Belief and the mysterious reality of the internet

24 Jul

I’m back on the subject of how the internet may alter perceptions of what’s true, amidst the millions of anonymous cybernauts who could be hideously fake people, posers with malevolent-intentions, or just those who like pseudonyms, alter egos and cross-dressing, for art’s sake or otherwise…

I recently met an artist who confessed that she sometimes poses as a man when making initial online contact with galleries or in other situations where she feels that her ‘masculine self’ would perform better – or be better received (There would be lots to say on gender inequality, but this is not the place). Pause for thought…

Spanish artist Yolanda Dominguez has recently had great media success, and a good deal of controversy, with an artwork for which she created a persona ‘Katy Salinas’, whose blog, Facebook account, and other online presences led many (over 15,000 visitors) to believe that ‘Katy’ was a real person. The controversy was fueled by the potent topic Yolanda had made part of the work, which is how much importance do we give physical appearance, and whether we increasingly demand unrealistic levels of ‘beauty’ from older people. If you can read Spanish, here is one article. You also still read Katy’s blog. Will stories like this make us loose faith in what we encounter online? Or are we too wary and skeptical of the internet’s Big Brother  mysteries and dangers anyway?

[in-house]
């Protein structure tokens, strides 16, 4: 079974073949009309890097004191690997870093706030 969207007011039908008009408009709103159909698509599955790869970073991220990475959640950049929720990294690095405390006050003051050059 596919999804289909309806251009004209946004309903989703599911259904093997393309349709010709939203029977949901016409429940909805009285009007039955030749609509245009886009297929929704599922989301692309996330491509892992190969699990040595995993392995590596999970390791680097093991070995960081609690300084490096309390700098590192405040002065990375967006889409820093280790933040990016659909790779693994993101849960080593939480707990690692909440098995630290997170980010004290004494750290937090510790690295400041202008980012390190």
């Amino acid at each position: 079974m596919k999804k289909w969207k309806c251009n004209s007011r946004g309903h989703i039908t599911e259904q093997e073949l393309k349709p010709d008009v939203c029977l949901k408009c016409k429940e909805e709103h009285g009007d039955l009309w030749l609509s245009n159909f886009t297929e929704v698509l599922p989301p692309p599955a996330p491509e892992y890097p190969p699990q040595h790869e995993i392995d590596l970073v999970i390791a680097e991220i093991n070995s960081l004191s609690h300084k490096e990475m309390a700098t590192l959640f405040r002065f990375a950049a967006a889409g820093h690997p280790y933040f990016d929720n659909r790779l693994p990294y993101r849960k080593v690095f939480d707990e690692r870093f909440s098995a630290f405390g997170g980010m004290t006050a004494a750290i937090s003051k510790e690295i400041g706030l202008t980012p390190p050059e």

Article from


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